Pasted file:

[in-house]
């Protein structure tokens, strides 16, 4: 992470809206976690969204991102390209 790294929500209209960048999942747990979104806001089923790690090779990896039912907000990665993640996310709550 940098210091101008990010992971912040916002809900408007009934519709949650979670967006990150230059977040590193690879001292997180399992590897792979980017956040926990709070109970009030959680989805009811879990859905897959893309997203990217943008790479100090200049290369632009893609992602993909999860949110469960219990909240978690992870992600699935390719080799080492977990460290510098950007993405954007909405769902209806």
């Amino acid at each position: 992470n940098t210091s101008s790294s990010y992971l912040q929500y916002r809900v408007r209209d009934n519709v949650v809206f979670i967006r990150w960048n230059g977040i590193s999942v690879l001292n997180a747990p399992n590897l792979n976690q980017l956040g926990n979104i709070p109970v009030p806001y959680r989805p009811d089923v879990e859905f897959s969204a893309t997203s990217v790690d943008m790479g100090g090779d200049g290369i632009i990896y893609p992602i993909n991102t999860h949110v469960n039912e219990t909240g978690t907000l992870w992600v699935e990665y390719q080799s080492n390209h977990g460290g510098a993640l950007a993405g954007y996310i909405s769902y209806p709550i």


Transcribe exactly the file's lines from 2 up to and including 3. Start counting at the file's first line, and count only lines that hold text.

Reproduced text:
């Protein structure tokens, strides 16, 4: 992470809206976690969204991102390209 790294929500209209960048999942747990979104806001089923790690090779990896039912907000990665993640996310709550 940098210091101008990010992971912040916002809900408007009934519709949650979670967006990150230059977040590193690879001292997180399992590897792979980017956040926990709070109970009030959680989805009811879990859905897959893309997203990217943008790479100090200049290369632009893609992602993909999860949110469960219990909240978690992870992600699935390719080799080492977990460290510098950007993405954007909405769902209806």
């Amino acid at each position: 992470n940098t210091s101008s790294s990010y992971l912040q929500y916002r809900v408007r209209d009934n519709v949650v809206f979670i967006r990150w960048n230059g977040i590193s999942v690879l001292n997180a747990p399992n590897l792979n976690q980017l956040g926990n979104i709070p109970v009030p806001y959680r989805p009811d089923v879990e859905f897959s969204a893309t997203s990217v790690d943008m790479g100090g090779d200049g290369i632009i990896y893609p992602i993909n991102t999860h949110v469960n039912e219990t909240g978690t907000l992870w992600v699935e990665y390719q080799s080492n390209h977990g460290g510098a993640l950007a993405g954007y996310i909405s769902y209806p709550i």